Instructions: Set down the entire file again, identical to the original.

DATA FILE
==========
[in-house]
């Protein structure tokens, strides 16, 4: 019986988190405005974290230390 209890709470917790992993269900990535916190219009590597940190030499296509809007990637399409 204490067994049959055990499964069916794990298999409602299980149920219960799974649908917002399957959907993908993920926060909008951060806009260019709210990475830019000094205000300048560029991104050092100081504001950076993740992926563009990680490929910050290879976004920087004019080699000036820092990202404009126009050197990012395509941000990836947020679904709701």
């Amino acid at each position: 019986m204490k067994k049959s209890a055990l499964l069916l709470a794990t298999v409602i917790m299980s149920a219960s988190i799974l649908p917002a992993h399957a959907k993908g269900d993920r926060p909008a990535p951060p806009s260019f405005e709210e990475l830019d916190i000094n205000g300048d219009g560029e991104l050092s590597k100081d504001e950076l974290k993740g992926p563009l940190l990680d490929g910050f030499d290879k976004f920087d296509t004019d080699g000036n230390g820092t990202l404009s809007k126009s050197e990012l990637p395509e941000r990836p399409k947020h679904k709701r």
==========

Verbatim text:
[in-house]
């Protein structure tokens, strides 16, 4: 019986988190405005974290230390 209890709470917790992993269900990535916190219009590597940190030499296509809007990637399409 204490067994049959055990499964069916794990298999409602299980149920219960799974649908917002399957959907993908993920926060909008951060806009260019709210990475830019000094205000300048560029991104050092100081504001950076993740992926563009990680490929910050290879976004920087004019080699000036820092990202404009126009050197990012395509941000990836947020679904709701």
């Amino acid at each position: 019986m204490k067994k049959s209890a055990l499964l069916l709470a794990t298999v409602i917790m299980s149920a219960s988190i799974l649908p917002a992993h399957a959907k993908g269900d993920r926060p909008a990535p951060p806009s260019f405005e709210e990475l830019d916190i000094n205000g300048d219009g560029e991104l050092s590597k100081d504001e950076l974290k993740g992926p563009l940190l990680d490929g910050f030499d290879k976004f920087d296509t004019d080699g000036n230390g820092t990202l404009s809007k126009s050197e990012l990637p395509e941000r990836p399409k947020h679904k709701r």